Last year when leaders of COSEP wrote a letter to Daniel Ortega, president of the governing junta and a member of the revolutionary directorate, telling him how bad they thought the situation was getting, several of them ended up in jail for four months. Another leading businessman was shot dead by the security police under disputed circumstances. The government says the business community is tolerable as long as it stays out of politics. The businessmen ask how they can stay out of politics when the government won't let them conduct business.
Nicaragua has a famous dissident newspaper, La Prensa, whose proprietor was killed, probably by Somoza security forces, in 1978. The murder of Pedro Joaquin Chamorro was a key event in the history of the anti-Somoza revolution.
Today, members of the Chamorro family can be found on all sides of the revolution. Pablo -- the son of the assasinated Pedro Joaquin -- is editor of the Sandinistas' official newspaper. Xavier, Pedro Joaquin's brother, edits a newspaper that supports the government but is technically independent from it. The largest number of Chamorros, including the widow, another brother and another son of Pedro Joaquin, continue to run La Prensa, which actively opposes the Sandinistas but finds its critical articles invariably removed by the government censor, a 24-year-old woman lawyer.
The two Chamorros who are collaborating with the regime accept the idea of censorship as a necessary if undesirable element of the state of emergency declared last March in response to the Reagan administration's destabilization campaign. But those members of the family still running La Prensa attack censorship bitterly, and make clear their fear that Nicaragua is headed toward a Marxist- Leninist dictatorship. "I don't think they believe in freedom at all," says Jaime Chamorro, now the senior member of the family.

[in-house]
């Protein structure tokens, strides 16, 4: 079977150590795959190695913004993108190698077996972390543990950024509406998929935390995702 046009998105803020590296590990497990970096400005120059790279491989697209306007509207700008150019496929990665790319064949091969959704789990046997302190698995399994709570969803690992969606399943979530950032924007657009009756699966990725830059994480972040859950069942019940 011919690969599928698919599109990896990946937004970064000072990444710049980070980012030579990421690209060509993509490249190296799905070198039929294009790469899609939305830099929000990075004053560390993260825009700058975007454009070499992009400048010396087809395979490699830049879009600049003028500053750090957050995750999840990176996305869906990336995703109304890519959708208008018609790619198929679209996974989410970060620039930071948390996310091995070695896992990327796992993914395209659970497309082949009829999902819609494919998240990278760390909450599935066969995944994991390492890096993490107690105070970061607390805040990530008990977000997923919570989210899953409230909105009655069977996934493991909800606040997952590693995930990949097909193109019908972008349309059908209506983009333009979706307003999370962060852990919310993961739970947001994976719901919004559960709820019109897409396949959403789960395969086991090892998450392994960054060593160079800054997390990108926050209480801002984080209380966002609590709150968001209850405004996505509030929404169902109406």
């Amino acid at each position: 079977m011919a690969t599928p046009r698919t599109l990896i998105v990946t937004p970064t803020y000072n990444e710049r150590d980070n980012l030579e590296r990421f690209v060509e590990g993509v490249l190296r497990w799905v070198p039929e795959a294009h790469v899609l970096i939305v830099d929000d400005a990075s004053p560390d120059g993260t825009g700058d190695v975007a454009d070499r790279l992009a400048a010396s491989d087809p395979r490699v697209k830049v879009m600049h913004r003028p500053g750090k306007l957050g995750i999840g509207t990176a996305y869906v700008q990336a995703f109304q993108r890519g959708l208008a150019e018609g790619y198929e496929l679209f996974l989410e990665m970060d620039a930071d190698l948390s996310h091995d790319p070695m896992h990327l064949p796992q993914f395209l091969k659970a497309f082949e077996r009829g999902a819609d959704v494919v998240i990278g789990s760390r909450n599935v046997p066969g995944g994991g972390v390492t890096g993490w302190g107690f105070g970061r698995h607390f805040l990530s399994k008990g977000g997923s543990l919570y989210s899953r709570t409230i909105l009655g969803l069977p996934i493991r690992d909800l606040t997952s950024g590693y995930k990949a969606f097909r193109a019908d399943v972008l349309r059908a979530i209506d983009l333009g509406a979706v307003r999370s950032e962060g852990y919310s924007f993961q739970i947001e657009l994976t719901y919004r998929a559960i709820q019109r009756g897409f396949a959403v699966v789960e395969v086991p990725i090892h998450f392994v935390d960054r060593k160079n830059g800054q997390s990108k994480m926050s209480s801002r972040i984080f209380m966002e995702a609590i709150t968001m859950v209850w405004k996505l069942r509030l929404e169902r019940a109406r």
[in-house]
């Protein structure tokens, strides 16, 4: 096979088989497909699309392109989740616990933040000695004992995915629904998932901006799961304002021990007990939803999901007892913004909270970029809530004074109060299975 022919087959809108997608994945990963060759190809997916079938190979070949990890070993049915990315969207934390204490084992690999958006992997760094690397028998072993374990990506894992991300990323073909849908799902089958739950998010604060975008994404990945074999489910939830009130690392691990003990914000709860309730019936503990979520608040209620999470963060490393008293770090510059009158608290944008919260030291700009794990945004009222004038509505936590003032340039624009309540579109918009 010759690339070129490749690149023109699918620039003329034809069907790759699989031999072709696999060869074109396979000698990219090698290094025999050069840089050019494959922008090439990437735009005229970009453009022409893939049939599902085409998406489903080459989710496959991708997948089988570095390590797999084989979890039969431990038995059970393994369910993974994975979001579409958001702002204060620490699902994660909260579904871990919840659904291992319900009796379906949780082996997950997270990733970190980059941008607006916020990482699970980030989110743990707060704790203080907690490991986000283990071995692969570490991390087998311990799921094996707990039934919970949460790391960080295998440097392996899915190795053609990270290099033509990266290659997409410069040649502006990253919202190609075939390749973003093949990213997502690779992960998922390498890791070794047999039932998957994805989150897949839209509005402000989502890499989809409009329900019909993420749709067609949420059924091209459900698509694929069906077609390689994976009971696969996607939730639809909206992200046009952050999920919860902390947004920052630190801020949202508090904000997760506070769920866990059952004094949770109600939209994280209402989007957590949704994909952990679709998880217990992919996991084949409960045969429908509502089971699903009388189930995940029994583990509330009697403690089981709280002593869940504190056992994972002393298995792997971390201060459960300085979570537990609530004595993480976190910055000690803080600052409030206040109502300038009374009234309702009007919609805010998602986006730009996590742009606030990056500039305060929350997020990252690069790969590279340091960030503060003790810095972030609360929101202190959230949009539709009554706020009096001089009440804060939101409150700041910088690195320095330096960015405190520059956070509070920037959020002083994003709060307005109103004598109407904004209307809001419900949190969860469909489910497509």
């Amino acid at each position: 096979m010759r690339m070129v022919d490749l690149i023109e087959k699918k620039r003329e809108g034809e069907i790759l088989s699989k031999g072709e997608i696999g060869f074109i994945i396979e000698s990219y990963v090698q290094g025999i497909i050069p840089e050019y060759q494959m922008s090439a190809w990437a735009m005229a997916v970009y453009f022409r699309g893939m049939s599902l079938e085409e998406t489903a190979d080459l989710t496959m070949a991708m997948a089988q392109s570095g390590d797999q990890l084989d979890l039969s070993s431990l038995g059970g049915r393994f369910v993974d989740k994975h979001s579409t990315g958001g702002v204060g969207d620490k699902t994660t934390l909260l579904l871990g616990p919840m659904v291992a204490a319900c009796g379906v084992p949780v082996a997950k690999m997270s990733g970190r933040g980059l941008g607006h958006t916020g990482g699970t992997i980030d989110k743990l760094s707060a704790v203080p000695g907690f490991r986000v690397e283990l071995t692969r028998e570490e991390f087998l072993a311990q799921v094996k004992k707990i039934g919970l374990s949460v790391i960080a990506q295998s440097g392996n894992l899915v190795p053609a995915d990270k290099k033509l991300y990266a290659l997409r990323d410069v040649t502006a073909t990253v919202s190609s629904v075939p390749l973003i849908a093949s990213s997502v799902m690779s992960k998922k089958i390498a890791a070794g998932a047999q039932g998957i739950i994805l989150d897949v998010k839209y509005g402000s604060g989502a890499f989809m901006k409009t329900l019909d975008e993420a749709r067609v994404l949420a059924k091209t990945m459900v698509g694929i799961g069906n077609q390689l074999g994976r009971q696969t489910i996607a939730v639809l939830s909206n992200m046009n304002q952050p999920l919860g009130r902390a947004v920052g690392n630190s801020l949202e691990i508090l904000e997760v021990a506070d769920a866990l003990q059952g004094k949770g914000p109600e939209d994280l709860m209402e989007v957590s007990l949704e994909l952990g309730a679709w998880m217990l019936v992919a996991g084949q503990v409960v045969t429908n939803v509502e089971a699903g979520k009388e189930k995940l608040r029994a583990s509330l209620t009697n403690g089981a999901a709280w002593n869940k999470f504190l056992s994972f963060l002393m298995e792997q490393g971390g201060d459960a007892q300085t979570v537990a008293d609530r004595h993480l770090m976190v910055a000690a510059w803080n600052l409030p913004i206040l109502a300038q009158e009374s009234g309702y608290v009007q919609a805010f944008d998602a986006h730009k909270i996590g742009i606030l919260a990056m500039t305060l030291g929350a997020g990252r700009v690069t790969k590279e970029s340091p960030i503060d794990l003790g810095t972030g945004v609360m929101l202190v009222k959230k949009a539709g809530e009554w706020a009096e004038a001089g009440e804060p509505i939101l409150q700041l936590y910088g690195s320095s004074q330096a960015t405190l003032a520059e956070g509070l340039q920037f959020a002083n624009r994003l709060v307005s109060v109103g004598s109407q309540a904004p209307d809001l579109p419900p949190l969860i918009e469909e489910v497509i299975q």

According to him and others at La Prensa, censorship has become stricter and more hostile in recent months. Routinely, they charge, the censor holds up production of La Prensa for as much as six hours, meaning that the afternoon paper sometimes comes out too late to reach its readers. The Chamorros recently showed a visiting group of American academics and journalists an editorial they had written criticizing the Cuban revolution as a model for Nicaragua's, recalling the Sandinistas' early commitment to democracy, human rights and a mixed economy. "If you see a photograph in this space tomorrow," one editor said, "you will know the editorial was censored." Sure enough, the next day's paper carried the photograph, not the editorial.
Government opponents have disappeared mysteriously since the revolution. Some, including a deputy minister of justice, have been arrested. An employe of the Red Cross was just sentenced to 20 years in jail as a CIA spy, though American embassy officials say he had no connection to the agency.
The government does depend heavily on Cuban advisers, and goes out of its way to court the Soviet Union. It abstained on the United Nations resolution most nonaligned nations supported that condemned foreign intervention in Afghanistan after the Soviet invasion. Revolutionary Nicaragua doesn't even recognize the Soviets' principal communist rival, the Peoples' Republic of China, but maintains relations with Taiwan instead. In recent interviews, two of the nine ruling figures here declined opportunities to criticize any aspect of the Soviet system.
Anyone who has spent time inside the Soviet orbit finds troubling signs here, from the way the censor blocks published criticism of communist countries to the defensive justification for the state of emergency offered by the leadership, to the double talk of apologists for the government who bandy about ideas like finding "a new meaning for the term 'political pluralism.' "
"What if The Washington Post sought systematically to overthrow the system of the United States?" asked Jaime Wheelock Roman, a commandante of the revolution and one of the nine key Sandinistas. "There would be two choices," he said. "The system would eliminate The Washington Post, or The Washington Post would eliminate the system." (The Chamorros' La Prensa "is against the entire system" and "against the revolution," Wheelock said.)
So there are ominous signs in Nicaragua. But a first-time visitor comes away with a more striking impression: None of what catches an American's eye in revolutionary Nicaragua could be called surprising. This is not, after all, an industrialized Western society. It is poor and backward, and never enjoyed any significant development of the social, economic and political institutions that make the advanced democracies work.